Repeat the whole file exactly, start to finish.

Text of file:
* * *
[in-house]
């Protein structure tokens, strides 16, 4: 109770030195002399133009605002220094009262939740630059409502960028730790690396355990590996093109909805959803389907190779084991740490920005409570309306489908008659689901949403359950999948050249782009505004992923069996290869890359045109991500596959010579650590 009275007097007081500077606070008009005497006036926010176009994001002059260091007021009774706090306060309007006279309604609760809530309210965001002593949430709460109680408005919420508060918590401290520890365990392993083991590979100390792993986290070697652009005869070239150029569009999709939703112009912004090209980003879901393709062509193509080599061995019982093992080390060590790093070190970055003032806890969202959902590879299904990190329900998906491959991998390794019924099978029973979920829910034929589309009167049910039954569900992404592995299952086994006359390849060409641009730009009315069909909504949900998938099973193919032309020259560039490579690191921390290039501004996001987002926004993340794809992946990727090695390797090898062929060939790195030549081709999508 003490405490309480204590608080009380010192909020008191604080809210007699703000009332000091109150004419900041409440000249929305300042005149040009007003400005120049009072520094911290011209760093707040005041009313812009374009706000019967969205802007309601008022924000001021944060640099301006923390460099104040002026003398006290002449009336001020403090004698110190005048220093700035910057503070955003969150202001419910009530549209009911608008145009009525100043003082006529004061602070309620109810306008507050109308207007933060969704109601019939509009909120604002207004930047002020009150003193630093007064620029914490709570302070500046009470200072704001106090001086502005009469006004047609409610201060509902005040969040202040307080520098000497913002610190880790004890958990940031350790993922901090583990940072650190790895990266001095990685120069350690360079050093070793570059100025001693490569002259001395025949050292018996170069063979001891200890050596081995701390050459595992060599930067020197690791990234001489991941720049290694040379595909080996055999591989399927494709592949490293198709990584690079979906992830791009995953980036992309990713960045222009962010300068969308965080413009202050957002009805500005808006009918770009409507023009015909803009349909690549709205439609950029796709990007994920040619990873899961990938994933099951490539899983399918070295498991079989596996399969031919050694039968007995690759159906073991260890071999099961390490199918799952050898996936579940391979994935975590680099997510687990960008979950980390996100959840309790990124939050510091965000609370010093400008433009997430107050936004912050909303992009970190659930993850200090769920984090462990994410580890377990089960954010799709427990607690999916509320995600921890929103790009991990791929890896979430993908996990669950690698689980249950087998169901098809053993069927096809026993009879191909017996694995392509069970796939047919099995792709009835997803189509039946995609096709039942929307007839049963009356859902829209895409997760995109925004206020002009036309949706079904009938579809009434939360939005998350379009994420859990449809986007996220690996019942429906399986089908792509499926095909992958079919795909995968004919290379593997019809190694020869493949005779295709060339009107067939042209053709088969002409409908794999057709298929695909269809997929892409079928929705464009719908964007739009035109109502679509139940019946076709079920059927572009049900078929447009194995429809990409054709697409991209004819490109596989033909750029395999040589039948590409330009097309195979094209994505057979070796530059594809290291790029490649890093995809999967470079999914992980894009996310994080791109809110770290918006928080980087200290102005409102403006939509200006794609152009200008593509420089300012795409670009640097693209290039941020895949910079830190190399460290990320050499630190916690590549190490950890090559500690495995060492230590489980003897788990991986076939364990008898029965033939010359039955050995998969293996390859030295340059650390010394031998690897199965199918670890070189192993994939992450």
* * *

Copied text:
[in-house]
């Protein structure tokens, strides 16, 4: 109770030195002399133009605002220094009262939740630059409502960028730790690396355990590996093109909805959803389907190779084991740490920005409570309306489908008659689901949403359950999948050249782009505004992923069996290869890359045109991500596959010579650590 009275007097007081500077606070008009005497006036926010176009994001002059260091007021009774706090306060309007006279309604609760809530309210965001002593949430709460109680408005919420508060918590401290520890365990392993083991590979100390792993986290070697652009005869070239150029569009999709939703112009912004090209980003879901393709062509193509080599061995019982093992080390060590790093070190970055003032806890969202959902590879299904990190329900998906491959991998390794019924099978029973979920829910034929589309009167049910039954569900992404592995299952086994006359390849060409641009730009009315069909909504949900998938099973193919032309020259560039490579690191921390290039501004996001987002926004993340794809992946990727090695390797090898062929060939790195030549081709999508 003490405490309480204590608080009380010192909020008191604080809210007699703000009332000091109150004419900041409440000249929305300042005149040009007003400005120049009072520094911290011209760093707040005041009313812009374009706000019967969205802007309601008022924000001021944060640099301006923390460099104040002026003398006290002449009336001020403090004698110190005048220093700035910057503070955003969150202001419910009530549209009911608008145009009525100043003082006529004061602070309620109810306008507050109308207007933060969704109601019939509009909120604002207004930047002020009150003193630093007064620029914490709570302070500046009470200072704001106090001086502005009469006004047609409610201060509902005040969040202040307080520098000497913002610190880790004890958990940031350790993922901090583990940072650190790895990266001095990685120069350690360079050093070793570059100025001693490569002259001395025949050292018996170069063979001891200890050596081995701390050459595992060599930067020197690791990234001489991941720049290694040379595909080996055999591989399927494709592949490293198709990584690079979906992830791009995953980036992309990713960045222009962010300068969308965080413009202050957002009805500005808006009918770009409507023009015909803009349909690549709205439609950029796709990007994920040619990873899961990938994933099951490539899983399918070295498991079989596996399969031919050694039968007995690759159906073991260890071999099961390490199918799952050898996936579940391979994935975590680099997510687990960008979950980390996100959840309790990124939050510091965000609370010093400008433009997430107050936004912050909303992009970190659930993850200090769920984090462990994410580890377990089960954010799709427990607690999916509320995600921890929103790009991990791929890896979430993908996990669950690698689980249950087998169901098809053993069927096809026993009879191909017996694995392509069970796939047919099995792709009835997803189509039946995609096709039942929307007839049963009356859902829209895409997760995109925004206020002009036309949706079904009938579809009434939360939005998350379009994420859990449809986007996220690996019942429906399986089908792509499926095909992958079919795909995968004919290379593997019809190694020869493949005779295709060339009107067939042209053709088969002409409908794999057709298929695909269809997929892409079928929705464009719908964007739009035109109502679509139940019946076709079920059927572009049900078929447009194995429809990409054709697409991209004819490109596989033909750029395999040589039948590409330009097309195979094209994505057979070796530059594809290291790029490649890093995809999967470079999914992980894009996310994080791109809110770290918006928080980087200290102005409102403006939509200006794609152009200008593509420089300012795409670009640097693209290039941020895949910079830190190399460290990320050499630190916690590549190490950890090559500690495995060492230590489980003897788990991986076939364990008898029965033939010359039955050995998969293996390859030295340059650390010394031998690897199965199918670890070189192993994939992450």